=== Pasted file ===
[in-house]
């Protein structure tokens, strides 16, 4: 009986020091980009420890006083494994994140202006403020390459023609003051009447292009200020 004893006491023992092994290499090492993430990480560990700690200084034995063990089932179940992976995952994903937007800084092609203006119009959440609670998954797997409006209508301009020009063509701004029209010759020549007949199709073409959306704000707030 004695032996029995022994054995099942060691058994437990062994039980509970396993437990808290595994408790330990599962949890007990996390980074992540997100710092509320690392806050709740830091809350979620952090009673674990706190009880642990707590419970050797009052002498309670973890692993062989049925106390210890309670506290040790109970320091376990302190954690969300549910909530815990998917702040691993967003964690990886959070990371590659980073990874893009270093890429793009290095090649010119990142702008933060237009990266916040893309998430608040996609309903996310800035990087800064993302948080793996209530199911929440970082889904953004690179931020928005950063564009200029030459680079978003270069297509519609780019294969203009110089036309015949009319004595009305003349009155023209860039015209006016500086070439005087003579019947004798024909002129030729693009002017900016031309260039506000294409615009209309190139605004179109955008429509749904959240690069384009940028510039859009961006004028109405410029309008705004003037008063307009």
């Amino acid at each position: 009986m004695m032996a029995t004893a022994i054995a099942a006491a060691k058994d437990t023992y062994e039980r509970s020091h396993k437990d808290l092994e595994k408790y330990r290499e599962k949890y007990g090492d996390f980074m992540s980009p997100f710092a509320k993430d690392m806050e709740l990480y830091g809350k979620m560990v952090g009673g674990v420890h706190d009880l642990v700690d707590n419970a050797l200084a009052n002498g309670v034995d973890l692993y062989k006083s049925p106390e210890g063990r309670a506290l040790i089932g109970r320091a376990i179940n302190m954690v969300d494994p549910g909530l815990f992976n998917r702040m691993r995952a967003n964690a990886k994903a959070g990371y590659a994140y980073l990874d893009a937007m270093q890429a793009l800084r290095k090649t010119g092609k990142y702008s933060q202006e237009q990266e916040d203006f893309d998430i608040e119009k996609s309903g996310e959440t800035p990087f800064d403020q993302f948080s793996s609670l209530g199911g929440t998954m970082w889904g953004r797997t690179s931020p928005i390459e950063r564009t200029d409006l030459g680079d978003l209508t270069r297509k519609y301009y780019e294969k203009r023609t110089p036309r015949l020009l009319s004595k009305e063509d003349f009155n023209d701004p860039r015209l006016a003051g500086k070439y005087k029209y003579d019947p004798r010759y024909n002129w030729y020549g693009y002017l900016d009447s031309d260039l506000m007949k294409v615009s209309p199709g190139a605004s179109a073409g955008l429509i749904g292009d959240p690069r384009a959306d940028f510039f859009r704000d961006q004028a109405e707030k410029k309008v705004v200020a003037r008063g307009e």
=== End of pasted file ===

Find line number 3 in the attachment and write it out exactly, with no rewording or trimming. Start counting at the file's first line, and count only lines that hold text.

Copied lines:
């Amino acid at each position: 009986m004695m032996a029995t004893a022994i054995a099942a006491a060691k058994d437990t023992y062994e039980r509970s020091h396993k437990d808290l092994e595994k408790y330990r290499e599962k949890y007990g090492d996390f980074m992540s980009p997100f710092a509320k993430d690392m806050e709740l990480y830091g809350k979620m560990v952090g009673g674990v420890h706190d009880l642990v700690d707590n419970a050797l200084a009052n002498g309670v034995d973890l692993y062989k006083s049925p106390e210890g063990r309670a506290l040790i089932g109970r320091a376990i179940n302190m954690v969300d494994p549910g909530l815990f992976n998917r702040m691993r995952a967003n964690a990886k994903a959070g990371y590659a994140y980073l990874d893009a937007m270093q890429a793009l800084r290095k090649t010119g092609k990142y702008s933060q202006e237009q990266e916040d203006f893309d998430i608040e119009k996609s309903g996310e959440t800035p990087f800064d403020q993302f948080s793996s609670l209530g199911g929440t998954m970082w889904g953004r797997t690179s931020p928005i390459e950063r564009t200029d409006l030459g680079d978003l209508t270069r297509k519609y301009y780019e294969k203009r023609t110089p036309r015949l020009l009319s004595k009305e063509d003349f009155n023209d701004p860039r015209l006016a003051g500086k070439y005087k029209y003579d019947p004798r010759y024909n002129w030729y020549g693009y002017l900016d009447s031309d260039l506000m007949k294409v615009s209309p199709g190139a605004s179109a073409g955008l429509i749904g292009d959240p690069r384009a959306d940028f510039f859009r704000d961006q004028a109405e707030k410029k309008v705004v200020a003037r008063g307009e």